Contractors get feedback from the government all the time. It’s a much rarer occasion when contractors are afforded the opportunity to give the government feedback. The Federal Acquisition Regulation Council (FAR Council) is looking to change that with FAR 52.201-1, Acquisition 360 (Acquisition 360 or final rule). In this blog, PilieroMazza examines implementation of Acquisition 360, as well as potential impacts on the procurement process for government contractors.
Initially proposed by the FAR Council in 2020, this final rule takes effect on September 22, 2023. Acquisition 360 encourages federal agencies to solicit contractor feedback at the conclusion of a procurement to assess the contractor’s experience. While many agencies occasionally look for feedback from their contractors, there is no standardized government tool to collect and regularly assess contractor procurement experiences. Oftentimes, if a procurement goes without protest, contractors may never have an opportunity to present feedback to the government about the procurement process from their perspective. Acquisition 360 aims to fill this gap by providing a standardized survey needed for this type of assessment.
Implementation of Acquisition 360
The FAR Council is developing a standardized set of questions for contractors to answer, which the government estimates will take about 10 minutes to complete. These questions allow contractors to address aspects of the procurement process voluntarily and anonymously. For example, the survey could allow contractors to comment on the speed of the Agency’s response to contractor questions, the contracting officer’s handling of a procurement, and any personnel changes that occurred during the procurement. Notably, the survey will include questions regarding the post-award debriefing process as the survey is geared towards evaluating aspects of an acquisition throughout its lifecycle.
Impact on Procurement Process
While what we really need is a CPARS for contracting officers and other government officials that should be directly used in pay and promotion evaluations, and which can be viewed publicly by prospective bidders and the public at large, this rule nevertheless signifies an important step for improving the contractor-government relationship throughout the procurement process. Contractors should take advantage of this opportunity and participate in this feedback process to shape future procurement. But despite the good intentions of the rule and the FAR Council, Acquisition 360 is expected to have minimal impact. Contracting officers are not required to include this FAR clause in contracts and contractors are not required to give feedback on their experience. This reality presents hurdles to the goal of the rule. Without requiring feedback, not only will it be a challenge to get already busy contractors to add another item to their plate, but it also means data collected will likely represent a population with experience unusual enough to prompt a survey response.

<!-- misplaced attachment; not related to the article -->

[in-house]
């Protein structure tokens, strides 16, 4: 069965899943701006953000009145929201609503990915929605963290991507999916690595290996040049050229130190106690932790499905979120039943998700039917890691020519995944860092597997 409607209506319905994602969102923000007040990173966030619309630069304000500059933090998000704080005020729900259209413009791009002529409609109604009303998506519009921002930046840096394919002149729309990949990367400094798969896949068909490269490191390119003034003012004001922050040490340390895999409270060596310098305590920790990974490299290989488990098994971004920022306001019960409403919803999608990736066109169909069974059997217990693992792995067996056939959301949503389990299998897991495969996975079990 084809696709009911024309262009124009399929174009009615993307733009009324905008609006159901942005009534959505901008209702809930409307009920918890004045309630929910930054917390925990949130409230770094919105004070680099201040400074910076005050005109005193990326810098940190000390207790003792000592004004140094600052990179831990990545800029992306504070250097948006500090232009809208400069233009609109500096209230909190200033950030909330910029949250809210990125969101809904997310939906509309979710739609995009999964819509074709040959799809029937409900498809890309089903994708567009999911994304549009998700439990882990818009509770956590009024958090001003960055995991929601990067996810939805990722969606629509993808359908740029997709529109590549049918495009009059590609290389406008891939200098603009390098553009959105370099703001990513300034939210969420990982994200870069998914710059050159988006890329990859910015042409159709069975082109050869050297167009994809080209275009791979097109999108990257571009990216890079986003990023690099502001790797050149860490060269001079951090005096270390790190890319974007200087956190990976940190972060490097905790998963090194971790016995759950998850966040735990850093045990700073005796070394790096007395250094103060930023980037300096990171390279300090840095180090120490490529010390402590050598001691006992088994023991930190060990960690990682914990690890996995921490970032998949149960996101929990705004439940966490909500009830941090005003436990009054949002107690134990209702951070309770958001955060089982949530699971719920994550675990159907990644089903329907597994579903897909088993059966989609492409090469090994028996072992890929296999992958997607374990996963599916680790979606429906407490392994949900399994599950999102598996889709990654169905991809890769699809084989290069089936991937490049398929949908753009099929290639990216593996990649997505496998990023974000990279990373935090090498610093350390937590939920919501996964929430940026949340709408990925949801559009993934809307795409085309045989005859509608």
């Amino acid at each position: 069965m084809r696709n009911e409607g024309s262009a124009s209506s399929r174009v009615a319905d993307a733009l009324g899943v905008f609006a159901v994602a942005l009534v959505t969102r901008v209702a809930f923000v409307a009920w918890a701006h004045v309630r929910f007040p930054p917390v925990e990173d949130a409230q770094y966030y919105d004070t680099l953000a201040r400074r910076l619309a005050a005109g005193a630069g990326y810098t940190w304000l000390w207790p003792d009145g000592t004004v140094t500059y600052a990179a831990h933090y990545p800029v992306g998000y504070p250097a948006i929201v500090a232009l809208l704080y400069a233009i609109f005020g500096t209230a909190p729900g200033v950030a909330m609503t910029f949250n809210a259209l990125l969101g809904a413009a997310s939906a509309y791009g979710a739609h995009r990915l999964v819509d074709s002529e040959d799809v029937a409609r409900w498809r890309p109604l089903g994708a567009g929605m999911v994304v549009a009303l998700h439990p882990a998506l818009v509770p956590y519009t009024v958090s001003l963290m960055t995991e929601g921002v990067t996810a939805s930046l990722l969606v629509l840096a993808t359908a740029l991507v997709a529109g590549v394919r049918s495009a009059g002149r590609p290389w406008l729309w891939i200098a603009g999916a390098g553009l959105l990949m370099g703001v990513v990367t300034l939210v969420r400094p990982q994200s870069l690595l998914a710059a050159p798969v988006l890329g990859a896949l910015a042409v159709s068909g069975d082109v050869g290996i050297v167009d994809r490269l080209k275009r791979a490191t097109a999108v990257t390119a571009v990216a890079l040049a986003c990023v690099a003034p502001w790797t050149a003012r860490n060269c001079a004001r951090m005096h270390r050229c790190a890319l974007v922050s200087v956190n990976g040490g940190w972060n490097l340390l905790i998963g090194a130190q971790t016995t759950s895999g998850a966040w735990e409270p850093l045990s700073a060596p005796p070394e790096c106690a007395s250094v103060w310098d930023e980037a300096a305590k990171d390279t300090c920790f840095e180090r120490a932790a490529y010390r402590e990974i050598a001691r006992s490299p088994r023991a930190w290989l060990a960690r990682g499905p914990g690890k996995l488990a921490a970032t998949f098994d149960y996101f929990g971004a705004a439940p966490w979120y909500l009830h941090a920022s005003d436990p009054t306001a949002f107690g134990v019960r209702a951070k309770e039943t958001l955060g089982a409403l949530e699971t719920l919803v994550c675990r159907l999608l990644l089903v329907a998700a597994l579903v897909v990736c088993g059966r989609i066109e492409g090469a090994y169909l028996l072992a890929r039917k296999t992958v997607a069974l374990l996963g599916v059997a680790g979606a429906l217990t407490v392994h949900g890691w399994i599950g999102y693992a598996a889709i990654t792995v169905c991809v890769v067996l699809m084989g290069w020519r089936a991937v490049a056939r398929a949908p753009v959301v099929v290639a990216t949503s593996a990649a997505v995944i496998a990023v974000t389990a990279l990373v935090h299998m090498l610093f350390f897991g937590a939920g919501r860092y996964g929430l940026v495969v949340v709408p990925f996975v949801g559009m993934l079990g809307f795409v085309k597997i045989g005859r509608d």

During the comments phase of this rule, there was a movement to make Acquisition 360 a mandatory aspect of the procurement process to ensure its success. Although that idea gained traction, it did not make its way into the final rule. Overall, this survey likely won’t collect enough data to be useful and, as a result, it won’t carry much influence on how best to improve a contractor’s procurement experience.
Bottomline, this process is meant to collect a contractor’s experiences as a participant in the government contracting industry and determine how that experience can be improved to encourage continued participation in future procurement. This process is not meant to address substantive issues with the solicitation and evaluation process—issues in those areas remain subject to the protest process. So, the real question is when will the federal government begin treating contractors as the critical team members they are instead of second-class citizens to be bullied and harassed using the CPARS process and draconian threats of termination and litigation? When will contractors get to have their voices heard instead of being silenced or ignored? Unfortunately, this is not going to correct the major problems that exist with government contracting personnel, but perhaps this can be a first step towards true reform to protect the contracting community from bad actors inside federal agencies.
If you have questions about how this new rule impacts your business or any other government contract-related matters, please contact Cy Alba or Annie Hudgins, the authors of this blog, or another member of PilieroMazza’s Government Contracts Group.
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